The relationship between genomics and privacy-enhancing technologies (PETs) has been an intense one for the better part of the last decade. Ever since Wang et al.’s paper, “Learning your identity and disease from research papers: Information leaks in genome wide association study”, received the PET Award in 2011, more and more research papers have appeared in leading conferences and journals. In fact, a new research community has steadily grown over the past few years, also thanks to several events, such as Dagstuhl Seminars, the iDash competition series, or the annual GenoPri workshop. As of December 2017, the community website genomeprivacy.org lists more than 200 scientific publications, and dozens of research groups and companies working on this topic.
Progress vs Privacy
The rise of genome privacy research does not come as a surprise to many. On the one hand, genomics has made tremendous progress over the past few years. Sequencing costs have dropped from millions of dollars to less than a thousand, which means that it will soon be possible to easily digitize the full genetic makeup of an individual and run complex genetic tests via computer algorithms. Also, researchers have been able to link more and more genetic features to predisposition of diseases (e.g., Alzheimer’s or diabetes), or to cure patients with rare genetic disorders. Overall, this progress is bringing us closer to a new era of “Precision Medicine”, where diagnosis and treatment can be tailored to individuals based on their genome and thus become cheaper and more effective. Ambitious initiatives, including in UK and in US, are already taking place with the goal of sequencing the genomes of millions of individuals in order to create bio-repositories and make them available for research purposes. At the same time, a private sector for direct-to-consumer genetic testing services is booming, with companies like 23andMe and AncestryDNA already having millions of customers.
On the other hand, however, the very same progress also prompts serious ethical and privacy concerns. Genomic data contains highly sensitive information, such as predisposition to mental and physical diseases, as well as ethnic heritage. And it does not only contain information about the individual, but also about their relatives. Since many biological features are hereditary, access to genomic data of an individual essentially means access to that of close relatives as well. Moreover, genomic data is hard to anonymize: for instance, well-known results have demonstrated the feasibility of identifying people (down to their last name) who have participated in genetic research studies just by cross-referencing their genomic information with publicly available data.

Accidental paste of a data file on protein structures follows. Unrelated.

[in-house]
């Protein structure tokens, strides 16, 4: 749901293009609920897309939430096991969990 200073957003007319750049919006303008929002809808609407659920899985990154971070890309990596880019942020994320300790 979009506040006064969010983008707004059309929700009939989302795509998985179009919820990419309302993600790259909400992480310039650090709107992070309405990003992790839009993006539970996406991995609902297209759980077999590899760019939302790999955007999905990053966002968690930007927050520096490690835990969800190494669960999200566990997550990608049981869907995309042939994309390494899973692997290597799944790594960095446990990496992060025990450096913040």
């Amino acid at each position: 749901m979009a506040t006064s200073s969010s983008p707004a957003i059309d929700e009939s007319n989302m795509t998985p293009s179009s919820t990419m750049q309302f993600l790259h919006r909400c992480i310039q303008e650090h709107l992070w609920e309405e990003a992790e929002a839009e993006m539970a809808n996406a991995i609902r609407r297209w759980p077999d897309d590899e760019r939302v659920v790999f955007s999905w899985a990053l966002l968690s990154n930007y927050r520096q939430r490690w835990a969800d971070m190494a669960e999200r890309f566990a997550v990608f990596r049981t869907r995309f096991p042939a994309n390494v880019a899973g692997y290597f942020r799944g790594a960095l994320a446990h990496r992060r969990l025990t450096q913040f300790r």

Overall, there are a couple of privacy issues that are specific to genomic data, for instance its almost perpetual sensitivity. If someone gets ahold of your genome 30 years from now, that might be still as sensitive as today, e.g., for your children. Even if there may be no immediate risks from genomic data disclosure, things might change. New correlations between genetic features and phenotypical traits might be discovered, with potential effects on perceived suitability to certain jobs or on health insurance premiums. Or, in a nightmare scenario, racist and discriminatory ideologies might become more prominent and target certain groups of people based on their genetic ancestry.
Making Sense of PETs for Genome Privacy
Motivated by the need to reconcile privacy protection with progress in genomics, the research community has begun to experiment with the use of PETs for securely testing and studying the human genome. In our recent paper, Systematizing Genomic Privacy Research – A Critical Analysis, we take a step back. We set to evaluate research results using PETs in the context of genomics, introducing and executing a methodology to systematize work in the field, ultimately aiming to elicit the challenges and the obstacles that might hinder their real-life deployment.